How Does $1 Trillion in Credit Card Bills Impact Household Debt?
Despite $17 trillion in U.S. consumer credit card debt, officials are not worried, claiming that the numbers are more aligned with pre-pandemic data. However, combined with the resumption of student loans and rising interest rates, the picture is not as rosy.
The country’s $1.5 trillion federal deficit was one of the reasons rating agency Fitch downgraded the debt of the United States over the summer. Likewise, total household debt for Americans reached over $17 trillion during the second quarter of 2023, with credit card balances reaching a high of $1.03 trillion, according to a recent report from the Federal Reserve Bank of New York (NY Fed).
However, while the number seems staggering, officials were not alarmed, stating, “There is little evidence of widespread financial distress for consumers.”
Is this true? After all, household debt as a percentage of income is near a 40-year low, according to the NY Fed report. But will this last? A return to normalized interest rates is having an impact on the American consumer in the form of higher mortgage rates, higher credit card rates, higher auto loan rates — translating into more money Americans need to pay on interest and less money to spend on discretionary items — and the potential to spread to other parts of the economy.
Or is there more lurking behind U.S. household debt?
Household debt increased to $17.06 trillion during the second quarter, with a large portion due to rising credit card balances, which increased by $45 billion.
Americans are in the lead when it comes to credit card debt. Among countries with the largest gross domestic product, Americans carried an average credit card balance of $5,910 in the third quarter of 2022, up from $5,221 in 2021.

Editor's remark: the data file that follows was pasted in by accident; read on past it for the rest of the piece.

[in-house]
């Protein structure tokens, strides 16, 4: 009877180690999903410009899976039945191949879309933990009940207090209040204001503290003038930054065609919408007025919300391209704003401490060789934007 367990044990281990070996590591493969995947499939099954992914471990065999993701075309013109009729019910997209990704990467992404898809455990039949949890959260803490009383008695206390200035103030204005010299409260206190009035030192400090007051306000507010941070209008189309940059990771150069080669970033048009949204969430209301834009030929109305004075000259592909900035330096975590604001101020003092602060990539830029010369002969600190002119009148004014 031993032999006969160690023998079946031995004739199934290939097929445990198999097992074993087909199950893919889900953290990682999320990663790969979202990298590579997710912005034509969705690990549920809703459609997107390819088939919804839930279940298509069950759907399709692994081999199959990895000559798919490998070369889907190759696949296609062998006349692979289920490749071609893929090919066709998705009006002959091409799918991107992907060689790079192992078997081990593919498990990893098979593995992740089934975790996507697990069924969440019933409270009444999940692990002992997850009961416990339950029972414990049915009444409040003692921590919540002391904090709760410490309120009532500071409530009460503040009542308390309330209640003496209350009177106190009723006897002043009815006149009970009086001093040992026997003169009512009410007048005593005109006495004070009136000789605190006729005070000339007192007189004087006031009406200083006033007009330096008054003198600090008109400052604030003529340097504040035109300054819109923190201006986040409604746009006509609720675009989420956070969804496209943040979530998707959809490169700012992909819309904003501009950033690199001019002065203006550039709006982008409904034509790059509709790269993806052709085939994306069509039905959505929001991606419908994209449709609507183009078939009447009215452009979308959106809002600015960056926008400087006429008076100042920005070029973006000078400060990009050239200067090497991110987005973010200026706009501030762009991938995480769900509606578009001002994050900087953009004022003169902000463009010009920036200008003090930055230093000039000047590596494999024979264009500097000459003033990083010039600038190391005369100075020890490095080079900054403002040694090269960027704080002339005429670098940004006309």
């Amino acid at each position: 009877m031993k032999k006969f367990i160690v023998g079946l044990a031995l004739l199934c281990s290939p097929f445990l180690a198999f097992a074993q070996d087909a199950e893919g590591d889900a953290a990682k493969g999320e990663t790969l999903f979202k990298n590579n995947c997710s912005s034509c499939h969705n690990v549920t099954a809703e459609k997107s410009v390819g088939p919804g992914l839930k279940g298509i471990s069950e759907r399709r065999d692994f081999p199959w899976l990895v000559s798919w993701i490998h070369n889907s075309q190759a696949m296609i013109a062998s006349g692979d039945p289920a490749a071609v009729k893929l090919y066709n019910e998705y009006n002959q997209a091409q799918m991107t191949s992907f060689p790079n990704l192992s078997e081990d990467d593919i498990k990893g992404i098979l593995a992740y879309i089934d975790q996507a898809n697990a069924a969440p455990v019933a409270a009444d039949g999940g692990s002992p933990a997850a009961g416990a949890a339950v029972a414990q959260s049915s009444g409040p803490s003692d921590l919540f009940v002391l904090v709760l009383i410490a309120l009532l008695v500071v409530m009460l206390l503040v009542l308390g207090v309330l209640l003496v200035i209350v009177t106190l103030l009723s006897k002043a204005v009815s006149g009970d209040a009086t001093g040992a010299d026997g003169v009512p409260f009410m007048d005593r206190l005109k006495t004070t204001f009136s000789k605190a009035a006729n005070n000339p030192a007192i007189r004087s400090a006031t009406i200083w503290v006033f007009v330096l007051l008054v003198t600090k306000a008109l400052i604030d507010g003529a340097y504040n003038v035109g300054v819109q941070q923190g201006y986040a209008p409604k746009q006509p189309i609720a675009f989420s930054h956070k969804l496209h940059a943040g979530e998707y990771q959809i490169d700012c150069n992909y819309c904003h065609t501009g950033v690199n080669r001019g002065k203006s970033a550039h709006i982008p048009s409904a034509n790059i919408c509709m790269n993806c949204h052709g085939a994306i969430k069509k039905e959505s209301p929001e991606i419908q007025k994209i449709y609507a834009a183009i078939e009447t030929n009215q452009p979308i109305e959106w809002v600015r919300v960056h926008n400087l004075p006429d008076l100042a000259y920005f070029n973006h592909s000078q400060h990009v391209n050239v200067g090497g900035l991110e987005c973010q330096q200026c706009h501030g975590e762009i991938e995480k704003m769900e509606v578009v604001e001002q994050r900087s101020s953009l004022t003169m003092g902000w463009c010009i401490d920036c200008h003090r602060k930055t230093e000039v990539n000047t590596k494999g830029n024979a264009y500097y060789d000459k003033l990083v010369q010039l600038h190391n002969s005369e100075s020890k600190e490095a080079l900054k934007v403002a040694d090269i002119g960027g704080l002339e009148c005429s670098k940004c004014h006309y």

The Fed’s monetary tightening campaign has pushed the average credit card interest rate up over 36% in one year — from 15.13% in May 2022 to 20.68% in May 2023. How much additional interest would a consumer with a $10,000 balance occur if they made a $200 monthly payment?
Credit Card Interest Calculator
|Interest Rate||Timeframe to Payoff||Total Interest|
|May 2022||15.13%||6 years, 8 months||$5,888.55|
|May 2023||20.68%||9 years, 8 months||$13,153.79|
Source: Home. Calculator.net. (n.d.).
Interest payments on student loans — paused during the Covid-19 pandemic — officially resumed on September 1, with payments beginning in October for over 43 million Americans. The economic impact of these repayments is estimated at over $70 billion on otherwise disposable income.
Economists are mixed on the exact impact of student loans, but one thing is clear — the funds were being spent elsewhere — on luxury items, housing, necessities — or saved. The return to regularly scheduled student loan obligations after three years without payments could add financial stress to many American consumers or further decrease savings rates.
A recent survey of over 2,000 U.S. consumers cited the ability to save money as the top impact of resuming student loans: of the 90% surveyed who had student loans, 46% said saving money would be more challenging. This is on top of a landscape of already sinking savings rates.
The personal savings rate hit a 20-year high following the massive stimulus doled out during the pandemic, but those rates are now reaching lows not seen since the Great Financial Crisis.